I replied:
    “Graves, do you want an incident like oil spill from the Pegasus pipeline that spilled $126k gallons (3k barrels of oil) in Mayfield AK and 42 gallons in Doniphan MO? The Keystone XL Pipeline (KSP) does has spill-detection, but it would have to 12k barrels of oil (1.5% of its 830k capacity) to trigger its alarm. TransCanada would not be paying the bill for cleaning up a spill since Exxon used a tax loophole to avoid paying for the spill from the Pegasus pipeline. We would have to pick up the cost since the shippers for the KSP would not have to pay into the U.S. Oil Spill Liability Trust Fund.
    Interviews with Canadian officials and KSP sponsors show that the goal after the KSP from Canada to the Golf is built is to expand the pipeline out and open Alberta to global markets not a single continental market. So while we gain only a couple thousand temp-jobs (not full time positions), we will have to pay for the spills, local Midwest gas increases of 20 to 40 cents at the least, and no long-term benefits.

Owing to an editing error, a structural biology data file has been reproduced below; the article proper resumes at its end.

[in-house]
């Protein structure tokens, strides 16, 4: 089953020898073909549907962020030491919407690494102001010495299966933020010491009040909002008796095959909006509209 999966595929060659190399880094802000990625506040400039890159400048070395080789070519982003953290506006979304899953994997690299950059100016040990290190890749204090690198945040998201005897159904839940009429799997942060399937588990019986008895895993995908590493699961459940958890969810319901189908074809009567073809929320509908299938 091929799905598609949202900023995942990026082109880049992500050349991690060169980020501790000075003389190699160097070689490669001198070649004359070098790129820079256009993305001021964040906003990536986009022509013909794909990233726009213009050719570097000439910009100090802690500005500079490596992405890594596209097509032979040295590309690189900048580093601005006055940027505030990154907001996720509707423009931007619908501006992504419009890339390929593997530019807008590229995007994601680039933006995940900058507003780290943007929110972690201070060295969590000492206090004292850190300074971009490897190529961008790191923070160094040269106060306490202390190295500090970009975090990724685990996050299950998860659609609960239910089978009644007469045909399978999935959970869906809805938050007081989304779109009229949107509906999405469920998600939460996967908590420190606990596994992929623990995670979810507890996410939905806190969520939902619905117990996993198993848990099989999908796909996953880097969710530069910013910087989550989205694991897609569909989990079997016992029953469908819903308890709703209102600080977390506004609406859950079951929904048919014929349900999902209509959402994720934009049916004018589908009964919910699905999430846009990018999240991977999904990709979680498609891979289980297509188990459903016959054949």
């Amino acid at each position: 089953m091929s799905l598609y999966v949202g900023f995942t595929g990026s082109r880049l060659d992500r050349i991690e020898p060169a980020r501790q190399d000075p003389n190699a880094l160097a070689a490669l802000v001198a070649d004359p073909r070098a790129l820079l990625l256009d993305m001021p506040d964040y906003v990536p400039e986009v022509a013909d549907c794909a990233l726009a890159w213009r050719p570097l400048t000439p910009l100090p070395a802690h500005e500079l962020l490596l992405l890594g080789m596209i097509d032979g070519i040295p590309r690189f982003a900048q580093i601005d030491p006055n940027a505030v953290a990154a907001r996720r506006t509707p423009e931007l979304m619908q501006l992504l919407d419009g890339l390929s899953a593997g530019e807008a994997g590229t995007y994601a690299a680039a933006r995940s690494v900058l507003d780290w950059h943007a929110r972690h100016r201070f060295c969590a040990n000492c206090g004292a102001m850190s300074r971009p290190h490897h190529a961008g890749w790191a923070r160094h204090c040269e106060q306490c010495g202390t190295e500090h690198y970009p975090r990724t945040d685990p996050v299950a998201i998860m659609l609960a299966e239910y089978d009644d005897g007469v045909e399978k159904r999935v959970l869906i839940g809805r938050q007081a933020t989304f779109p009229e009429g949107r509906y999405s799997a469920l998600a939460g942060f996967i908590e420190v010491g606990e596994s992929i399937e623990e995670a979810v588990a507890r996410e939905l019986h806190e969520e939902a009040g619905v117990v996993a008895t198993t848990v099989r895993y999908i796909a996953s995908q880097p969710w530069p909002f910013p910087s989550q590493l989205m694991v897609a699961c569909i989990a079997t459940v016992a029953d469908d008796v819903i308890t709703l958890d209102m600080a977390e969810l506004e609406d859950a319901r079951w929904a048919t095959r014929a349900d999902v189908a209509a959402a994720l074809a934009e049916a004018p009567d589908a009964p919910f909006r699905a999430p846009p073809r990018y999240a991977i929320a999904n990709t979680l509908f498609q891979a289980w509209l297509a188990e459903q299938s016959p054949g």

In respect to the survey, the question CC4 on the KSP states that “Supporters of the pipeline say it will ease America’s dependence on Mideast oil and create jobs. Opponents fear the environmental impact of building a pipeline”. The question does not say the full reasoning opponents are against the KSP. This issue is something any researcher should know and that is phrasing a question can put implicit bias toward the answer. The current question implies that the KSP with lower gas prices and create jobs. The opponent reasons are that it will increase prices and create only 2-3k temp-jobs. Also the employ demographic shows that 45% are employ full-time, 13% part-time, and 41% unemployed. Saying it will create jobs could lead implicit bias to unemployed to approve it without knowing all the details.”